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Spokane, Washington  Est. May 19, 1883
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Family files $175,000 claim over dog killed by deputy

Shots fired in defense when animal attacked, sheriff says

The owners of a dog shot and killed by a Spokane County sheriff’s deputy while he returned keys to a Greenacres home last summer have filed a complaint against the county for $175,000.

In the complaint sent to Spokane County on Monday, the family alleges Deputy Ryan Smith violated multiple department policies before firing three rounds at Cash, an 8-year-old dog identified in vaccination records as an American pit bull. In December, prosecutors announced their decision not to seek charges against Smith, finding that he “was acting legally within his community caretaking function when he entered the property.”

Smith drove to the home Aug. 27 to return a hat and keys that were left at another residence during a welfare check a few days prior. The deputy told investigators he believed Cash was restrained by an invisible fence, and he was surprised when the dog lunged at him as he approached the house to leave the keys and a cowboy hat near the residence. Smith also sounded his horn before approaching the Greenacres home, according to police reports.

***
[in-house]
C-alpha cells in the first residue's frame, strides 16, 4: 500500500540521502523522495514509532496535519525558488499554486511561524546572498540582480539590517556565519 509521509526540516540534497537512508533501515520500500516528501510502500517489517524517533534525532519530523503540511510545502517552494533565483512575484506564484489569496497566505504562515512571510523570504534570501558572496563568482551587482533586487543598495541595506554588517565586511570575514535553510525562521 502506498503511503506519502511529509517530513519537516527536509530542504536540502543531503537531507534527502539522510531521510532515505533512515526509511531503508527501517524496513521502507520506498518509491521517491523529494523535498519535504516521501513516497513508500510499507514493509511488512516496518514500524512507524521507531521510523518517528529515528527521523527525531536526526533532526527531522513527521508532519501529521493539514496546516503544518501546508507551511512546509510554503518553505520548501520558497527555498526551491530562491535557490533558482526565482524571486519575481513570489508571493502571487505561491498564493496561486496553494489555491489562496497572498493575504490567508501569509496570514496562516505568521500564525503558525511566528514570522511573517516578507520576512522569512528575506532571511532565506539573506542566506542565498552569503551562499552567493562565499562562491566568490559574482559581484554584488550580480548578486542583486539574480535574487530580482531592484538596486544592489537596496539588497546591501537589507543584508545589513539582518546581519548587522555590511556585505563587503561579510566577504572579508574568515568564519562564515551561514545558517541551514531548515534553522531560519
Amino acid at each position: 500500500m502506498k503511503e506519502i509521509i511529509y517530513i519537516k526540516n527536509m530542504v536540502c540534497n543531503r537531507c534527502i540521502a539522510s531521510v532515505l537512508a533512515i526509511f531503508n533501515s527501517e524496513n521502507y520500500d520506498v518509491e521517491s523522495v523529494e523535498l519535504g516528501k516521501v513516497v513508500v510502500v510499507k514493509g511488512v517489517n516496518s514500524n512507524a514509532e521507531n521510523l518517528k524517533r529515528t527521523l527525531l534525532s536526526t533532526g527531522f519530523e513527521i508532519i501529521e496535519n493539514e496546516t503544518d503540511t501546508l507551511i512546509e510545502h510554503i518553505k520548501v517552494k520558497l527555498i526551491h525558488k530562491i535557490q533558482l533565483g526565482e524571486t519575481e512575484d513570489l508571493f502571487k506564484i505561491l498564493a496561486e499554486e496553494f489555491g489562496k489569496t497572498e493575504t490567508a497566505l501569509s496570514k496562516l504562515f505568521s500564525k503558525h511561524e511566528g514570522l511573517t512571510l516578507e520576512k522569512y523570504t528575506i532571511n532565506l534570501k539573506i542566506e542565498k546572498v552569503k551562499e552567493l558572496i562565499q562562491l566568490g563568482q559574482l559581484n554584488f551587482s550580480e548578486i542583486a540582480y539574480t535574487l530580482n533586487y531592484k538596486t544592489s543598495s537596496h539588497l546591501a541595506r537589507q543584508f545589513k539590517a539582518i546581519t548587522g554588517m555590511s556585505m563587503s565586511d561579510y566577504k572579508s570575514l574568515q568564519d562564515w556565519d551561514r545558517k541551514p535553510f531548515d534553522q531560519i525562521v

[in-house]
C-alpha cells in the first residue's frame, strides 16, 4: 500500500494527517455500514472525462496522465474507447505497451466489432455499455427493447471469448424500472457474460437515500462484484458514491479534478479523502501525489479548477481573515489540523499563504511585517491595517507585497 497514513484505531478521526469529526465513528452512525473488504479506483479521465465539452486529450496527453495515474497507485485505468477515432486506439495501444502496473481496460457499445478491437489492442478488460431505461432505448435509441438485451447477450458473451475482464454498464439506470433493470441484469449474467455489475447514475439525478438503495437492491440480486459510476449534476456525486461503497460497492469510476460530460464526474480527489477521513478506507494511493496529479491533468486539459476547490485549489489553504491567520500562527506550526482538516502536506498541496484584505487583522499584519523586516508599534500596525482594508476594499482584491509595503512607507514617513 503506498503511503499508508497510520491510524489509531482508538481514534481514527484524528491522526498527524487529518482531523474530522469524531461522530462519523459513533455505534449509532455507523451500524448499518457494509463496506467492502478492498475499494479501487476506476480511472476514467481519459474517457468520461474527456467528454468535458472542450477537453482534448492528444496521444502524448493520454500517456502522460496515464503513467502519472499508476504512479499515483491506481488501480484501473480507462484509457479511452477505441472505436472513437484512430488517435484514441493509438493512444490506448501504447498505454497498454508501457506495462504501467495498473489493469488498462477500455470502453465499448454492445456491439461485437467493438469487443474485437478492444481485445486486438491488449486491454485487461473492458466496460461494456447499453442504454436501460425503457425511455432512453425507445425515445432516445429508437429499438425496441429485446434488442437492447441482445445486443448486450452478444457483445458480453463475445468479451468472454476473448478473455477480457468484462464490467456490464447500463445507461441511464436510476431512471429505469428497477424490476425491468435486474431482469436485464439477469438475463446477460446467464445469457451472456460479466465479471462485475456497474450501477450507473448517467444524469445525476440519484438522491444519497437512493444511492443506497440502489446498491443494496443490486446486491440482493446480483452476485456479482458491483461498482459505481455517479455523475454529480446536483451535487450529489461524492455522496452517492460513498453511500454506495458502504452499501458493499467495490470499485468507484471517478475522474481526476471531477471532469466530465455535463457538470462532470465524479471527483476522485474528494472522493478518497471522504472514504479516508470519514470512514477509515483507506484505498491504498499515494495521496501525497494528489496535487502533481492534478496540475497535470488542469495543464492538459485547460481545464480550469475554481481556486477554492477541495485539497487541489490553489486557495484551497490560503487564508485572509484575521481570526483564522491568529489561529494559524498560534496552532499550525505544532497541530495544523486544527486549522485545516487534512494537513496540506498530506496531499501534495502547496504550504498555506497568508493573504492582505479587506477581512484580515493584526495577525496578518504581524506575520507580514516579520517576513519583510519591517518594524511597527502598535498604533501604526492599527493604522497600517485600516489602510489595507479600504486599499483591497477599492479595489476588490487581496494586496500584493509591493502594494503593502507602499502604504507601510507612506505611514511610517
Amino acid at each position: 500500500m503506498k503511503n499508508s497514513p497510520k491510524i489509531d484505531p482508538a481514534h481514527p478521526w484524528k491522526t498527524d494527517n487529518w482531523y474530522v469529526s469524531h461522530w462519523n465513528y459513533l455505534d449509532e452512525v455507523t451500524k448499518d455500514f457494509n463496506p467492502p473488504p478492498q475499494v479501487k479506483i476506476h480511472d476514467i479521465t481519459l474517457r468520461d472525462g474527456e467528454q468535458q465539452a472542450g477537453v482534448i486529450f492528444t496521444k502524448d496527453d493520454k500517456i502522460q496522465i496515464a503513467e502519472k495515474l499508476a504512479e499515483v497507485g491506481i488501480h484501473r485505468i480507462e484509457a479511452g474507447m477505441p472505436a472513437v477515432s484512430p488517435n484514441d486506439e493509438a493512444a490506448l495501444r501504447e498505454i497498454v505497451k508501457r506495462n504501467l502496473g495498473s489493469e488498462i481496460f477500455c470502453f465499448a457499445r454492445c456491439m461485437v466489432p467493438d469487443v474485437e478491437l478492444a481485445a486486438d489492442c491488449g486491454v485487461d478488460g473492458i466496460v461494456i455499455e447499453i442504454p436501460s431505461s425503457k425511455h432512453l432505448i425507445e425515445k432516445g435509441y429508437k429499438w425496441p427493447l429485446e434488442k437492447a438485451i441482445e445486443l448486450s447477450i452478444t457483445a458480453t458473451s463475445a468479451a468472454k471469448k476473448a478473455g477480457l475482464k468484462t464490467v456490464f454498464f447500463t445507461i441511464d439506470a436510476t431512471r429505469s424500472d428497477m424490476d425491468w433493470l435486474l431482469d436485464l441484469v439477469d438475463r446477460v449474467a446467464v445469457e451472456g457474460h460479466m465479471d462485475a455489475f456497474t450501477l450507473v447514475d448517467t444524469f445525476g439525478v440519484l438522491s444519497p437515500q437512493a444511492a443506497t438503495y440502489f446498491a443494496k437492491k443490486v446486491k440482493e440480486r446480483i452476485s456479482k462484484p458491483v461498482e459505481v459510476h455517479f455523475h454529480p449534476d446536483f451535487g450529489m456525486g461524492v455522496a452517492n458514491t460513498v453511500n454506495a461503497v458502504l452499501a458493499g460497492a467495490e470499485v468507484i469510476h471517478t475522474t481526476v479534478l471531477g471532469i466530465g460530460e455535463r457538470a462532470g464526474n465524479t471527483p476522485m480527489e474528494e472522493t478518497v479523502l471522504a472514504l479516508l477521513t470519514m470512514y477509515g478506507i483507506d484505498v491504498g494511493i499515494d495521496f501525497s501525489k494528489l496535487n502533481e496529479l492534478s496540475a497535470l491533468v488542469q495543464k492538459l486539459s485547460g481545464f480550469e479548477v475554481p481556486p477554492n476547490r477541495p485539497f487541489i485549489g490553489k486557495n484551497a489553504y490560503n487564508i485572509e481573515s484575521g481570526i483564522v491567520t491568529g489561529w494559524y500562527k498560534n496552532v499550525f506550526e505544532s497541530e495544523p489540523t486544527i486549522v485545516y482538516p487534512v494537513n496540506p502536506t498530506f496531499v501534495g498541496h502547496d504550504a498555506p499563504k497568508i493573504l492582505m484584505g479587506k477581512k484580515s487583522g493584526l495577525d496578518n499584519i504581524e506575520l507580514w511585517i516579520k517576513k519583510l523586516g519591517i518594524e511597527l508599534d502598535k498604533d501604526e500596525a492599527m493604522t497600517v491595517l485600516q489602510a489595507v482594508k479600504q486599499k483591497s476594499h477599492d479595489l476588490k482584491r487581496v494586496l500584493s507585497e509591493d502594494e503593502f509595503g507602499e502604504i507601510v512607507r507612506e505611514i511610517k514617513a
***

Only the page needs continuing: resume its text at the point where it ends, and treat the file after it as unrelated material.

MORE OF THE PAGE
But the attorney for the family says Smith walked past several signs warning visitors of dogs on the property and failed to use nonlethal methods available to subdue Cash. The complaint also said the Sheriff’s Office stopped the owner from tending to the dog that lay dying of gunshot wounds inside his home.

Sheriff Ozzie Knezovich said Smith was just trying to do his job and that the deputy was bitten multiple times by Cash. One bite, a biceps wound, required stitches to close.

“This dog actually got the deputy on the ground and was 8 inches from his throat,” Knezovich said.

Official reports indicate officers were concerned Cash may have rabies and prevented the dog from being moved before he could be tested, as a safety precaution. The last documented case of canine rabies in Washington was reported in 1987, according to the Department of Health.

Adam Karp is representing owners, the Brad Beck family, in the case. He said he didn’t understand why the Becks were prevented from offering aid to Cash following the shooting.

“The point is, getting the dog treatment would have absolutely nothing to do with whether the dog had rabies,” Karp said.

Karp, a Bellingham attorney, also represented the owner of Arfee, a 2-year-old Labrador that was shot and killed inside a locked vehicle by a Coeur d’Alene police officer in July. The city eventually paid Arfee’s owner $80,000, and the officer was found by a review board to have violated office policies in the shooting. Karp also obtained a $100,000 settlement for the owner of a dog shot in Des Moines, Washington, by an officer after it ran loose.

The county has 60 days to respond to the claim before the Becks could take the case to court.

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